The weekend paper had stories about how a federal judge reversed a stay on Judge Vaughn Walker’s decision over-ruling of the will of the people of California on the issue of same-sex marriage. Now comes news that the extremely liberal Ninth Circuit Court of Appeals motions panel has re-instated the order to stay the decision, effectively ending same-sex marriage until the court can render its decision in a full appeal. (The two-page 9th Circuit order can be read here.) Without the stay, California would have resumed issuing marriage licenses to same-sex couples beginning this Wednesday. Stopping this is only just: the state of California should not be allowed to permit same-sex marriages to continue if there is a good chance that the Walker’s decision is going to be over-ruled. Ed Whelan discusses this development at Bench Memos. LifeSiteNews.com explains why it might be difficult for the pro-marriage lawyers to mount a vigorous defense of traditional marriage:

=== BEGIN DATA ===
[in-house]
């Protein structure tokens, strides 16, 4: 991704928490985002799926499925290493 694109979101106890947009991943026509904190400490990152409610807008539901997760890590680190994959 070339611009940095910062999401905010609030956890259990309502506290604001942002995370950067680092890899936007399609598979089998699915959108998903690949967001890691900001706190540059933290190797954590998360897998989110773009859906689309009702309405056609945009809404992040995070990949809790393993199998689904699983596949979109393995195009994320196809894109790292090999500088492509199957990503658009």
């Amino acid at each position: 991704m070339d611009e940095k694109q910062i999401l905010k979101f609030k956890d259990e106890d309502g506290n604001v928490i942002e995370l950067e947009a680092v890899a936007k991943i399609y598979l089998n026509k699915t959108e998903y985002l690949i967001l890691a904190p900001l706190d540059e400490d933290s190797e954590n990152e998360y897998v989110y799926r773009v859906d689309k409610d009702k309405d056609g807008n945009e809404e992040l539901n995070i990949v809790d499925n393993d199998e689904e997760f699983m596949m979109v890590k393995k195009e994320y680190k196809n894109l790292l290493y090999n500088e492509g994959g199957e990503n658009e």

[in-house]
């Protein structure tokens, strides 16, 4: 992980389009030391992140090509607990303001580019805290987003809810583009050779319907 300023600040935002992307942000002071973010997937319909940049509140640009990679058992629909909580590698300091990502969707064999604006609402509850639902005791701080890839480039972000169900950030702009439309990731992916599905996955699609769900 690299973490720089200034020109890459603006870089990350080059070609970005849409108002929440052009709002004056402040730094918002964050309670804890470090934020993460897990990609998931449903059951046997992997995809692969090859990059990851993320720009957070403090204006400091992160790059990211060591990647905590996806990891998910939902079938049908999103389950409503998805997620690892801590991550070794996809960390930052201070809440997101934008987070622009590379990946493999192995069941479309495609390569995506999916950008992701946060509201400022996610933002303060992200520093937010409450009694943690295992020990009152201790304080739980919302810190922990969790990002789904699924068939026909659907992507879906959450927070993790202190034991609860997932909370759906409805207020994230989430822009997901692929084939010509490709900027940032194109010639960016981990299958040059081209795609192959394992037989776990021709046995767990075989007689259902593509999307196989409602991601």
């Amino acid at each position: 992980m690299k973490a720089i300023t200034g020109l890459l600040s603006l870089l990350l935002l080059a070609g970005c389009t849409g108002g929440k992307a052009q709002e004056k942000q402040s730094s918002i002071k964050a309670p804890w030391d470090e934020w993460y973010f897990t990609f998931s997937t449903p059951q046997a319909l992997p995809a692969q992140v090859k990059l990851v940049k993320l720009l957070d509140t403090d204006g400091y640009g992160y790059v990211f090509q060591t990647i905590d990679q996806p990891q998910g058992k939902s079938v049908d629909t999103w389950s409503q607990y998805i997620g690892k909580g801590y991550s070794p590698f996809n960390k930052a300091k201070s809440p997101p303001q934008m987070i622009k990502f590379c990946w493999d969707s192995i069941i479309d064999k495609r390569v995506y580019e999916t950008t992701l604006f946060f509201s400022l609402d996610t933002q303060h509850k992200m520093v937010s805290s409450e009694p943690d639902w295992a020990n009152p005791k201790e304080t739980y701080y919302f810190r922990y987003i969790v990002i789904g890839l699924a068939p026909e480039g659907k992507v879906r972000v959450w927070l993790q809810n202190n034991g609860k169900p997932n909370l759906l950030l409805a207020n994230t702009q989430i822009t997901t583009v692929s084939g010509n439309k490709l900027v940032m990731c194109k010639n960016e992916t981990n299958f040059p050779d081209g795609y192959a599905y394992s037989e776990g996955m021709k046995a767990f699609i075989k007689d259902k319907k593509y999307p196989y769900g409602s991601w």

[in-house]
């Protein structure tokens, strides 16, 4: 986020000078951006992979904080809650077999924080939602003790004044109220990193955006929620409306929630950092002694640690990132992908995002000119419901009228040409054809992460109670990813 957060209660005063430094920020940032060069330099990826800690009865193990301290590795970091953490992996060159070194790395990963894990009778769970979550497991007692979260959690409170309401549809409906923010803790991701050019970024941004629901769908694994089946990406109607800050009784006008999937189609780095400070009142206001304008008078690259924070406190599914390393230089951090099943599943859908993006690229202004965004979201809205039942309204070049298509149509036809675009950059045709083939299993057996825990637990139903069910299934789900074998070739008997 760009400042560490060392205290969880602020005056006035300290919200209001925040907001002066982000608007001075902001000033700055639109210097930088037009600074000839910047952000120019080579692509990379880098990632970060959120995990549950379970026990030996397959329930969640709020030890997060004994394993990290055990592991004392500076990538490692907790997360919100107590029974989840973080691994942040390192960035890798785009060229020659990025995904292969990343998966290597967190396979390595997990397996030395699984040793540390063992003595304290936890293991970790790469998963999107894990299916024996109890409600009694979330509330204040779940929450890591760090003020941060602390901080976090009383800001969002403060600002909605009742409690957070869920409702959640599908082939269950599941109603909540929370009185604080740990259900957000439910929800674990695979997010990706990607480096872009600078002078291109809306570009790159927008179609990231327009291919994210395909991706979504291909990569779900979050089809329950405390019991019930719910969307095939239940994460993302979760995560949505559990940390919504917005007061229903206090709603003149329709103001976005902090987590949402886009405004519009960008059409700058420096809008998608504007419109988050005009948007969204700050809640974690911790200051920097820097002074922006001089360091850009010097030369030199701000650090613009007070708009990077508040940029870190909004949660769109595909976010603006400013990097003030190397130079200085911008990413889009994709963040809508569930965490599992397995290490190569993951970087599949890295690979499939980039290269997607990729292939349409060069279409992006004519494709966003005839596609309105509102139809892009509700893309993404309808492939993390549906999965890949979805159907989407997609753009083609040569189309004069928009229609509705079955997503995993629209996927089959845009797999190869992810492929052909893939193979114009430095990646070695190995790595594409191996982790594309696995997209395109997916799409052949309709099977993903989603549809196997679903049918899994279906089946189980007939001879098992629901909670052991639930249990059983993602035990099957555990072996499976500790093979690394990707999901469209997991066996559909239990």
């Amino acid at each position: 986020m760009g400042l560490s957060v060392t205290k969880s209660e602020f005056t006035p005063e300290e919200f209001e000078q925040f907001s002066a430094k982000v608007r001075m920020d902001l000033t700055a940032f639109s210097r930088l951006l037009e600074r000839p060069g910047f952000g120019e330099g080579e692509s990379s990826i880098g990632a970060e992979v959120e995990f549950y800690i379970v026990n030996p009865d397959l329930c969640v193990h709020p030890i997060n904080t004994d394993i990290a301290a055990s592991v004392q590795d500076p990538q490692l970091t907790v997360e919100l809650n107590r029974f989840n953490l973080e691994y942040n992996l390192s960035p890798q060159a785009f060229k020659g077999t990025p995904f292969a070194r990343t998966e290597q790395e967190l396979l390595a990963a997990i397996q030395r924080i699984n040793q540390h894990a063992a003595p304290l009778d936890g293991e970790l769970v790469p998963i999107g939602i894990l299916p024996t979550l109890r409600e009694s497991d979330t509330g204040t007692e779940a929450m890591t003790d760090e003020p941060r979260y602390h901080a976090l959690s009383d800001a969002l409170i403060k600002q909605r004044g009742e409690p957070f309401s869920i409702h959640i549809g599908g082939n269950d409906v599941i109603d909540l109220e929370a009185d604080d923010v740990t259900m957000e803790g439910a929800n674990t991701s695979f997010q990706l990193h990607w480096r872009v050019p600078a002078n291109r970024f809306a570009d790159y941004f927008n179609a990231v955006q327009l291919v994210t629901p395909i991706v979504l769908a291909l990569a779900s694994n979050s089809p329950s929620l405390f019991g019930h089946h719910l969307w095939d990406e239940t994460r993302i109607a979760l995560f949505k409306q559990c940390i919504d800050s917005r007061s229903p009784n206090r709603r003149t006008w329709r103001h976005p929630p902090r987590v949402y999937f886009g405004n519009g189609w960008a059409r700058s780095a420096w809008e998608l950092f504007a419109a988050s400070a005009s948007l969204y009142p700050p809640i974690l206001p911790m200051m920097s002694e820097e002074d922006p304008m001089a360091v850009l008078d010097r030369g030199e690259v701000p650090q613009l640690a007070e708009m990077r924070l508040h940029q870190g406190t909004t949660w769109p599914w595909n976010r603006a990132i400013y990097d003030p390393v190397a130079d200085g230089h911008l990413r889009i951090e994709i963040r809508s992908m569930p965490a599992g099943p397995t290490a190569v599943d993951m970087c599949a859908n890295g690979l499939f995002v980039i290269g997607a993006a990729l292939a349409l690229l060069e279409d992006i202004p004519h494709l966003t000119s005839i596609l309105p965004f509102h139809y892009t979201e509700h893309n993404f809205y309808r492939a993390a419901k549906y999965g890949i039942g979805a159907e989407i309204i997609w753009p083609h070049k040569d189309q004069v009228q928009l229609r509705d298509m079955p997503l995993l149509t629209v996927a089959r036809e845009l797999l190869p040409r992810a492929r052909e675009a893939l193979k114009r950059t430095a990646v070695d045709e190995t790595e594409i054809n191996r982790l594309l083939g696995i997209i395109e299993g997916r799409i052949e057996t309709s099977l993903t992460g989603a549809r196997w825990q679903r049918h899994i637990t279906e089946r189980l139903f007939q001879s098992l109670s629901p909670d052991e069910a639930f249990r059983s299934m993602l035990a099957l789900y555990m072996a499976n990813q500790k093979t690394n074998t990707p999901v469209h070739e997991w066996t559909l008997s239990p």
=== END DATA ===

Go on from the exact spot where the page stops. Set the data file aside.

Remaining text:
The 9th Circuit Court’s order expedites review of Proposition 8, and sets the hearing for appeal during the week of December 6 in San Francisco. However, the judges also ordered attorneys for both sides to submit briefs on a tight schedule: opening brief is due September 17, answering brief is due October 18, while the reply brief is due November 1.
The Court also intends to resolve the question of whether pro-family attorneys representing ProtectMarriage actually have standing to represent the amendment before the federal appeals court.
Over at ScotusBlog, Lyle Denniston discusses some of the procedural issues going forward, noting that the question of who has standing to appeal — neither of the two politicians named as defendants, Governor Arnold Schwarzenegger or Attorney General Jerry Brown, were willing to defend the California law and applauded Judge Walker’s decision.
You can read our coverage of Judge Walker’s decision here. Robert F. Nagel, Rothgerber professor of constitutional law at the University of Colorado Law School, critiques Judge Walker’s decision in the current Weekly Standard.